This chapter is not designed to invoke guilt but to tell a story based on fact and lived experiences. Readers may find it challenging and may even feel a sense of responsibility, but responsibility in contemporary terms is to provoke empathy and understanding from an historical misguidance of people who were ignorant of the actions governments and individuals had taken that would have such a negative effect on Aboriginal people, and with devastating effects. Two examples of government policy directed at Aboriginal people that may be seen to have the greatest effects on mental and physical health were the Assimilation Policy and the Child Removal Policy.
The contributors to this chapter are Aboriginal women who, while they have led diverse lives, have in common certain similarities that can be drawn from the effects of colonisation and the challenges that have shaped many lives. Many Aboriginal Australians live with the challenges that stem from the colonisation process (that is, past government policies) on a day-to-day basis, and it is not us who live in the past, but rather the past that lives in us.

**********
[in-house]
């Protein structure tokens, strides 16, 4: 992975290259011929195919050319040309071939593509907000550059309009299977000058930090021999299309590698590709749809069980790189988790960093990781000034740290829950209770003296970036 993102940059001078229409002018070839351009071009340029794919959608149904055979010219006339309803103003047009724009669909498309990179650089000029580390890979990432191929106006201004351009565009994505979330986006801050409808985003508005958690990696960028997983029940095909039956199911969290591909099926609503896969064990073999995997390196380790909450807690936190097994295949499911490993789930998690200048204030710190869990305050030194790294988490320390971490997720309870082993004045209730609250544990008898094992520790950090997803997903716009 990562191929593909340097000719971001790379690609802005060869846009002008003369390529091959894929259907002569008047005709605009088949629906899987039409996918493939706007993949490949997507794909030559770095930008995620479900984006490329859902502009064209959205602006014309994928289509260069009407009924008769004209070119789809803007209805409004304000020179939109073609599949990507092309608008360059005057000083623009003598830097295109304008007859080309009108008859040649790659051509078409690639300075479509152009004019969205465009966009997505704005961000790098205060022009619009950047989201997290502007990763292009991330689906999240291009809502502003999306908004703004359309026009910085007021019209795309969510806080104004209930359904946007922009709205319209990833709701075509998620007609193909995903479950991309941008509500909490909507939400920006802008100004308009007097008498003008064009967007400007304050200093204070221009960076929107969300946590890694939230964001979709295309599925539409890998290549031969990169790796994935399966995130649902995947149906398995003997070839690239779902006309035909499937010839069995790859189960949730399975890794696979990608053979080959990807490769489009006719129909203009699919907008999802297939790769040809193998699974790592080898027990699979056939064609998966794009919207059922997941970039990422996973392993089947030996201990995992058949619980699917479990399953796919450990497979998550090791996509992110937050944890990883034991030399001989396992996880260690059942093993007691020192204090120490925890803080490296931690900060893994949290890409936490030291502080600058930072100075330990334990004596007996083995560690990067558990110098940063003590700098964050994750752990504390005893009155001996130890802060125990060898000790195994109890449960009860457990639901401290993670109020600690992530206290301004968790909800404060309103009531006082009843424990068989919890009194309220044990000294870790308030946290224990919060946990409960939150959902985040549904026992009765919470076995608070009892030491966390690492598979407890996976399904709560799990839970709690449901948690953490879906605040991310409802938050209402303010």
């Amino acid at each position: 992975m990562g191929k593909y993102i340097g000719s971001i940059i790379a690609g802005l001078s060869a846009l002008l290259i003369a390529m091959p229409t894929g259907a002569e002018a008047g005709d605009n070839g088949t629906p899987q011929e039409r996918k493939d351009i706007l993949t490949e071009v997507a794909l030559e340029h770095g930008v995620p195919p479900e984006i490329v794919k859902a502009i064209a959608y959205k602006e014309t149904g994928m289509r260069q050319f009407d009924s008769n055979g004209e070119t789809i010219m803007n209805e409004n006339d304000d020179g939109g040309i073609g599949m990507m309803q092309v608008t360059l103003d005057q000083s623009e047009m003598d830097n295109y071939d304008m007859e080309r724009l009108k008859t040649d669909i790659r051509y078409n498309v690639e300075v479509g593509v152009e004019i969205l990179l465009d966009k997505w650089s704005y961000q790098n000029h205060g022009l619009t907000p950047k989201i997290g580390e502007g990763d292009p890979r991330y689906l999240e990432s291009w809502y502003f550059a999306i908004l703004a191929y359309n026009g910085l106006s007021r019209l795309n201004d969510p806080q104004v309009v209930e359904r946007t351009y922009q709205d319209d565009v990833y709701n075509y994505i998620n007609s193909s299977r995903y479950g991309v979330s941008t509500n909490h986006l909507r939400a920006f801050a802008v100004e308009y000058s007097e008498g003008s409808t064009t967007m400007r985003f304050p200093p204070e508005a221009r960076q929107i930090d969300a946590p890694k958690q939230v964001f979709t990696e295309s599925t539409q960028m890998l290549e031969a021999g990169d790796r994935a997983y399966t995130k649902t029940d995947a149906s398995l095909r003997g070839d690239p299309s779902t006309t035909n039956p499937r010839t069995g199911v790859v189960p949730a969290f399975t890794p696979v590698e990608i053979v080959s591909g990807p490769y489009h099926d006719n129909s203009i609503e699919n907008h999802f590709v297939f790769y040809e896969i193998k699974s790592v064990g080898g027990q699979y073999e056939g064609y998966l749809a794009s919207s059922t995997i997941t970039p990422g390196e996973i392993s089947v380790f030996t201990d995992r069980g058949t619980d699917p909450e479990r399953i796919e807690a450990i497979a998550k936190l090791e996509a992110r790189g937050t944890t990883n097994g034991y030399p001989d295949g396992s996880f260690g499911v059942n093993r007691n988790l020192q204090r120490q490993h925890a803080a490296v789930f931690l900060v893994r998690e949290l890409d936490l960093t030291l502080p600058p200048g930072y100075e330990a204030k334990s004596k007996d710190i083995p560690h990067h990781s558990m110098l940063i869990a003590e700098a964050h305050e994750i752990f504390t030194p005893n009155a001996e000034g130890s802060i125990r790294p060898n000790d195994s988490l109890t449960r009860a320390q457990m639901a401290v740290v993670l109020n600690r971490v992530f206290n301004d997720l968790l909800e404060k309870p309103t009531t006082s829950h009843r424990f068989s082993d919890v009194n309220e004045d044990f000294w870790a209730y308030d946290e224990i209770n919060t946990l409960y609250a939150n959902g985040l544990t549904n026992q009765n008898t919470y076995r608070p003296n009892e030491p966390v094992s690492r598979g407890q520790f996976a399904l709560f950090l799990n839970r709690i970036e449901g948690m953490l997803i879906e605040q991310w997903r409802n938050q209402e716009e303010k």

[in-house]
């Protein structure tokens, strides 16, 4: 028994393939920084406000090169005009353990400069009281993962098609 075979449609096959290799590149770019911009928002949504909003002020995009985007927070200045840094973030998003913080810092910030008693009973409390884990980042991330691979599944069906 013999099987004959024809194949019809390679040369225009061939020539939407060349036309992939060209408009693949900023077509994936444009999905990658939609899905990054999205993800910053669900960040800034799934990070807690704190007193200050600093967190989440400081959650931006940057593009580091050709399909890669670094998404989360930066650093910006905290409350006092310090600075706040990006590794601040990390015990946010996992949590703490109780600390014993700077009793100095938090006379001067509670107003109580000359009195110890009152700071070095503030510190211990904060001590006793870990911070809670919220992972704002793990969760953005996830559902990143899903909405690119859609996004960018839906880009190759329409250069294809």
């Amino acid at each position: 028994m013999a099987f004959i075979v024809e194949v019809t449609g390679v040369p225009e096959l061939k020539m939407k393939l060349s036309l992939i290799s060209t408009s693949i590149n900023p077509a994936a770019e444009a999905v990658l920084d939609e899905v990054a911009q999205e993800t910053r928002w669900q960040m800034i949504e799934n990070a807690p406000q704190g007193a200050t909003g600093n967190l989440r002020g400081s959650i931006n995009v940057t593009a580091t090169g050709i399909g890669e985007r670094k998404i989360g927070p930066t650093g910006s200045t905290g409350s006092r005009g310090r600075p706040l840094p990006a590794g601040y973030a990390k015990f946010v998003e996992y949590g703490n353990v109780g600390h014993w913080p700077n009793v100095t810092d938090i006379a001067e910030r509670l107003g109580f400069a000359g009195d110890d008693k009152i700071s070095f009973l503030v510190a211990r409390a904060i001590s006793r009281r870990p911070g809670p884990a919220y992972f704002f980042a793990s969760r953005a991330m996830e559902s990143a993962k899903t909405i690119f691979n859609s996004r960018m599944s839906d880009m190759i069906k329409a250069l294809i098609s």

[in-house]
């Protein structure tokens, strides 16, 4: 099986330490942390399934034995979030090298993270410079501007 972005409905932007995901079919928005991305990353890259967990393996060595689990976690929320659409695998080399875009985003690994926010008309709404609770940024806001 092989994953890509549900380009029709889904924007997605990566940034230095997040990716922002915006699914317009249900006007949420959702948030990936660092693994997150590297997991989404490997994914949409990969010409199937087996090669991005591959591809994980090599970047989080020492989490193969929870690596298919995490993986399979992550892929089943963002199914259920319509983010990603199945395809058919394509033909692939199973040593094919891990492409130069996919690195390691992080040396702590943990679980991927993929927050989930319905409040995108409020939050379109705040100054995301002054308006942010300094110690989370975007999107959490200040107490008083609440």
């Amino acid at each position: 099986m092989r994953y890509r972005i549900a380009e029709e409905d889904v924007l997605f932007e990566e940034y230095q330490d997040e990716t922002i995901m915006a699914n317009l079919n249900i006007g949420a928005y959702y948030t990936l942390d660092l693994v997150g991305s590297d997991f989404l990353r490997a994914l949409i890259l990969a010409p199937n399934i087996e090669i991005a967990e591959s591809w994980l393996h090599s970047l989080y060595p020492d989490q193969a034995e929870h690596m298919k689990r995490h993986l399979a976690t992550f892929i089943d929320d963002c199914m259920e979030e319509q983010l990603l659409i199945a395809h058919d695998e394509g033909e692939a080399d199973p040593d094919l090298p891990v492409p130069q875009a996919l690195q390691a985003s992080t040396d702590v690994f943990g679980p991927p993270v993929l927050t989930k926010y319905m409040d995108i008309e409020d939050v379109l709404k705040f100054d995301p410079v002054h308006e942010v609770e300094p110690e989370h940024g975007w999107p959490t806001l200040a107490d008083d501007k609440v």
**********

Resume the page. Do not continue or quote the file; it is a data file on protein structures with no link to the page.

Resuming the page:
‘Aboriginal’ is a term used to refer to individuals of Aboriginal descent and who are recognised by the community in which they live, or who identify as Aboriginal. While there is a scarcity of national data that specifically measure the social and emotional well-being of Indigenous Australians, data that are available paint a consistent picture: one of much higher rates of use of mental health services by Indigenous Australians, compared to other Australians (Australian Institute of Health and Welfare, 2009). To gain an understanding as to why Aboriginal people have higher incidence of mental distress. we must examine the historical and cultural factors that have and continue to affect the lives of Aboriginal Australians.
This chapter sets the context for further discussion regarding Aboriginal people and explores issues relating to social and emotional well-being and mental health. Colonisation and its history are discussed, as well as the subsequent decimation/devastation that followed and continues today. Government policies that were specifically designed to control the lives of Aboriginal people are discussed and the effects revealed. The resilience and struggle that has taken place, along with cultural recognition and renewal, ultimately shapes the present.